The best course of action is to immediately speak to an OPRA attorney, who can review your denial and file a lawsuit on your behalf in Superior Court. Importantly, OPRA contains a fee-shifting provision that requires a public agency to pay a requestor's legal fees when they prevail in court. This allows attorneys to represent you on a contingency basis, meaning there is no charge to you. The overwhelming majority of OPRA cases are handled with this fee-arrangement.
Typically, most OPRA lawsuits are resolved in Superior Court within 4-10 weeks either through settlement or a court order. This process is much faster than filing a complaint in the Government Records Council (GRC). Although the GRC is a free process, decisions are often not issued for two to three years. Therefore, we always recommend a Superior Court lawsuit.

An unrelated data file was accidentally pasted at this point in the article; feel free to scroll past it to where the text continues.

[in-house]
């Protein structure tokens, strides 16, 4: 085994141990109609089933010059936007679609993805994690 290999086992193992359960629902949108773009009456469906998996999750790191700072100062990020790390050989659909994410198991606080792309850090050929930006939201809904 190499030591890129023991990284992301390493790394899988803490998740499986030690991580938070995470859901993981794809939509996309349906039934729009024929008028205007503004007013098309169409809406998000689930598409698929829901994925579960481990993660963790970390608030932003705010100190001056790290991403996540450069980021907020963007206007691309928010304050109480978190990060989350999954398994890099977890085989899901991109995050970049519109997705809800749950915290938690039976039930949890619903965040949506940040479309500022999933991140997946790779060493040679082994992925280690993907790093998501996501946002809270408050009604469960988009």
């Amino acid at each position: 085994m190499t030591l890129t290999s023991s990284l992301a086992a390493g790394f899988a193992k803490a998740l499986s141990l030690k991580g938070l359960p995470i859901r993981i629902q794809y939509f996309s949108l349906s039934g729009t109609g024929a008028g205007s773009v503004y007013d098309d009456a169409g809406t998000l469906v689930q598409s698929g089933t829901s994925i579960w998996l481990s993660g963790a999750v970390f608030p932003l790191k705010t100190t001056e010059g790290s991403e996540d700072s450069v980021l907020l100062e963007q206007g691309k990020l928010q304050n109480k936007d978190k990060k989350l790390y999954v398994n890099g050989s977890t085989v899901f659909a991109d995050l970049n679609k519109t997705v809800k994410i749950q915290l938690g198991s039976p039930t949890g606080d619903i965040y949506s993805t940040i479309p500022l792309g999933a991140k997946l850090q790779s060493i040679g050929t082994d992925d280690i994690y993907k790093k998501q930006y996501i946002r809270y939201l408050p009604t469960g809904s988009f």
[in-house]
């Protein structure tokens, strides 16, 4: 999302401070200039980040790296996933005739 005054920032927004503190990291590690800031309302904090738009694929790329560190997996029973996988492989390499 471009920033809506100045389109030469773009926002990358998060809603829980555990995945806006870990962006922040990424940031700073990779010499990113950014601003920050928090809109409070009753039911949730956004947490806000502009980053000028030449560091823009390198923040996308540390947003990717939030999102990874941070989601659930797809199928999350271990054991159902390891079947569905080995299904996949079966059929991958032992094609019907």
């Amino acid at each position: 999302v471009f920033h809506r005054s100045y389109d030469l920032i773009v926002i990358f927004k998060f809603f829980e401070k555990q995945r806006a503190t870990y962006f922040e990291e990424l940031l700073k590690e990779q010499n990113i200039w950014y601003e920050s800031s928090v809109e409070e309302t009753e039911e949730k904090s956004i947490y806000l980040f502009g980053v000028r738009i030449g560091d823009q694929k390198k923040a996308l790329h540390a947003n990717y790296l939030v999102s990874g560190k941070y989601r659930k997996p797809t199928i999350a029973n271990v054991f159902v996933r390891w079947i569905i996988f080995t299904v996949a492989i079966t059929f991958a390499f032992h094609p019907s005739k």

Again, a requestor only has 45 calendar days to file an OPRA lawsuit. Given that it takes an attorney time to draft the lawsuit, it is best to act immediately after receiving a denial.
For more information about this blog post and challenging a denial of access, please contact CJ Griffin at firstname.lastname@example.org or 201-488-8200.